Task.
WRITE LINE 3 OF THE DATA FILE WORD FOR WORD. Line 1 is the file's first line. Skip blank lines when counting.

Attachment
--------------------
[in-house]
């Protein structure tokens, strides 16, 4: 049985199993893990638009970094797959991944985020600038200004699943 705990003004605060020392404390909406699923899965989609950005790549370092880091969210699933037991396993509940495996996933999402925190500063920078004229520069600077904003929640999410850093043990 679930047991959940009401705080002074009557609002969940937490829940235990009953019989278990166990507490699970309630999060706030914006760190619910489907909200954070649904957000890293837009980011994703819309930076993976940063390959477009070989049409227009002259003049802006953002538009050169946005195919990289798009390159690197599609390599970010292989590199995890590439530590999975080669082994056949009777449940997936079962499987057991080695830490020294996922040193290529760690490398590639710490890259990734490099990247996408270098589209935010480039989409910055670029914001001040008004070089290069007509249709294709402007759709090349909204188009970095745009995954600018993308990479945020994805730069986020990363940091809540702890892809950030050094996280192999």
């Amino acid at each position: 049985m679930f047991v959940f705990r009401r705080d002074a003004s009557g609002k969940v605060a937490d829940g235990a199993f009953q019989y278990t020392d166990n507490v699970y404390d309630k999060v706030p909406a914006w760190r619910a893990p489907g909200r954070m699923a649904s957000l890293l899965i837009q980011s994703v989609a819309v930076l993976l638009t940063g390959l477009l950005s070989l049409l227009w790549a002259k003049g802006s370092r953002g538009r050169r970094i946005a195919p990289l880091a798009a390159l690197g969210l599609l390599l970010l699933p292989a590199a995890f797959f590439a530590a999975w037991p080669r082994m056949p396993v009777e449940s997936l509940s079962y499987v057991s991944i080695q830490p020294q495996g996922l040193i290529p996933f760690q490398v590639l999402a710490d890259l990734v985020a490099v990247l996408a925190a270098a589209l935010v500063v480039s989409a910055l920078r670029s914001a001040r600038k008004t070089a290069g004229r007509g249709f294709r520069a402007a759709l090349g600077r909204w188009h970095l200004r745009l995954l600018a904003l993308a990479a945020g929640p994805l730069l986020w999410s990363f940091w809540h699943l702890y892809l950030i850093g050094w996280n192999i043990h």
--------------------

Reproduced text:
């Amino acid at each position: 049985m679930f047991v959940f705990r009401r705080d002074a003004s009557g609002k969940v605060a937490d829940g235990a199993f009953q019989y278990t020392d166990n507490v699970y404390d309630k999060v706030p909406a914006w760190r619910a893990p489907g909200r954070m699923a649904s957000l890293l899965i837009q980011s994703v989609a819309v930076l993976l638009t940063g390959l477009l950005s070989l049409l227009w790549a002259k003049g802006s370092r953002g538009r050169r970094i946005a195919p990289l880091a798009a390159l690197g969210l599609l390599l970010l699933p292989a590199a995890f797959f590439a530590a999975w037991p080669r082994m056949p396993v009777e449940s997936l509940s079962y499987v057991s991944i080695q830490p020294q495996g996922l040193i290529p996933f760690q490398v590639l999402a710490d890259l990734v985020a490099v990247l996408a925190a270098a589209l935010v500063v480039s989409a910055l920078r670029s914001a001040r600038k008004t070089a290069g004229r007509g249709f294709r520069a402007a759709l090349g600077r909204w188009h970095l200004r745009l995954l600018a904003l993308a990479a945020g929640p994805l730069l986020w999410s990363f940091w809540h699943l702890y892809l950030i850093g050094w996280n192999i043990h």